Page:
MT: That's so awesome!

MR: We're blown away, too.

MT: I'm like speechless for the first time ever.

MR: Someone in fashion!

SC: Yeah, I was really excited by that.

MT: I think what’s also nice – I do this a lot – when someone does a good job or someone does something cool, you just think in your head “wow, that was awesome!” But one of my new year's resolutions is to make sure I tell that person, whether I know them or not. So, if I see, especially women at Relativity or at another company, do something awesome instead of saying to myself “good job,” I'm going to make the effort to actually send them a message. Similar to that story, it's just so great when you just feel heard and seen by anyone else within the industry or not. That was a very cool story. Thanks for sharing.

SC: Of course.

MR: Building on this topic of paying it forward, what is something that you think this program can do, as well as the legal tech industry, and even other industries, to elevate each other, especially women in technology?

SC: Advocate and encourage. I know these words tend to get overused as buzzwords. But I think it is about really encouraging women in the industry or any industry to speak on webinars, present at conferences, post blogs, do these podcasts, and write white papers. That is one huge way to elevate women. My first-ever speaking engagement was at Relativity Fest 2017. That would not have happened but for a colleague encouraging me to submit my session idea and helping me overcome my fear that it wasn't a good enough idea. Overcoming this imposter syndrome is still something I work on today, and I'm sure I'll keep working on for years. Secondly, it is about continuing to highlight and support women in the industry. Stellar Women in e-Discovery is a perfect example of that. The career and industry advice I've learned from listening to the podcast has been incredibly valuable. I've also got to know the names of some of the big players in this industry. I’ve thought, “who can I reach out to that I want to get to know more and learn from?” Women in e-Discovery is another amazing resource. I direct people to the Women in e-Discovery groups all the time. While there is not an active St. Louis chapter, I know many ladies and chapters across the country and keep up to date on what they're accomplishing. It's also great to see how many men are a part of the Women in e-Discovery events too.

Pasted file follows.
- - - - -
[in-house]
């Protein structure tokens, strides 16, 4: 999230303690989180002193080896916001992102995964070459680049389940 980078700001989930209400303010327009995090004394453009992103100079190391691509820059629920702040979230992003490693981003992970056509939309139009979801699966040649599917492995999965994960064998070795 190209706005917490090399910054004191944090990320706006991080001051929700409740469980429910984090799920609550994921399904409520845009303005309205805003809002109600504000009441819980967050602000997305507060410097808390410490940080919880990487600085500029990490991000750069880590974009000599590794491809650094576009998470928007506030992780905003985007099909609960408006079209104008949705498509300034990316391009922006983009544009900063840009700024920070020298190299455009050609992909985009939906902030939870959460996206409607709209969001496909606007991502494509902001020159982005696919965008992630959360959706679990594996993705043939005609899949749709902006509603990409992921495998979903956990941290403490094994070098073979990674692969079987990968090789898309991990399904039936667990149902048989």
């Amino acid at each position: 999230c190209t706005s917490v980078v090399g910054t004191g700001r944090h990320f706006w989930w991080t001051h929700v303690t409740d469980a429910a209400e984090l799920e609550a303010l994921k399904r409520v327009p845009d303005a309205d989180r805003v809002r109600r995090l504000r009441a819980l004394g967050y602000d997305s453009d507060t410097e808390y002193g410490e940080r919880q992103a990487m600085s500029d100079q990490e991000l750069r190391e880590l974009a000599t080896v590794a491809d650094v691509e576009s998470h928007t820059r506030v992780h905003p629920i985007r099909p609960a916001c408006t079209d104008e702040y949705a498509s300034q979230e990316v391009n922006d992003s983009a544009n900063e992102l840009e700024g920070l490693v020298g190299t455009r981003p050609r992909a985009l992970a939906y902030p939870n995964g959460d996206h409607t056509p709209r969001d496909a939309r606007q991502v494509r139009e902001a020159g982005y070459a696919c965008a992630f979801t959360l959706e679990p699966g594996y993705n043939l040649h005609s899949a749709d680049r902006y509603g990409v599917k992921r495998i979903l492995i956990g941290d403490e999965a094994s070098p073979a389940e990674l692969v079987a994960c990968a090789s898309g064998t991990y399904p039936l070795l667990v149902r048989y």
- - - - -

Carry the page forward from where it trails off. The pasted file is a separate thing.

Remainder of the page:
MT: Kind of moving along, but on the same sort of tangent. At Relativity Fest, Women in e-Discovery and RelWoW put on a luncheon. You were on the panel with the other Stellar Women finalists. You talked about how you and fellow ILTA committee members work to bring more female speakers on board at conferences. Can you talk about that process and ILTA’s plans for next year?

SC: Sure. For some background—I was on the Litigation Support Conference planning committee for ILTACON for 2018 and 2019. As I mentioned on the panel, the majority of litigation support session speakers were female. We're still proud of that accomplishment. While I’m not on the planning committee for 2020, I still know quite a few people that are. Having a mix of speakers, especially a male/female breakdown, is still a top priority. Within ILTA, there's also a group called Women Who Lead. They are planning for what looks like to be their busiest year yet in 2020. There are more details coming out about programming next month, so be on the lookout for webinars, podcasts, and half-day events. I'm currently working on a half-day Women Who Lead event in St. Louis this summer. We are still working on the speakers, but we did it last year. It was so well received, not just by the ILTA community that wanted to do it, but by our whole legal community in St. Louis. There is also going to be a Women Who Lead session at Legaltech next month if anybody is in New York for that conference.

MR: What's that session going to be on?

SC: It's going to be on Tuesday, at I want to say at 11:30 a.m. It going to be on how to turn it off. How do you separate work and life, work/life balance tips and trick?  “How Do You Unplug?” I think that's the title.

MT: You also mentioned while you were on the panel at Relativity Fest, that increasing the number of female speakers wasn't done by excluding men. I think that's a really interesting point and something to look at. Stellar Women is about including female leaders and allies, both male and female. For our male listeners out there who want to be an ally for women in the field, what advice would you give them to start the journey?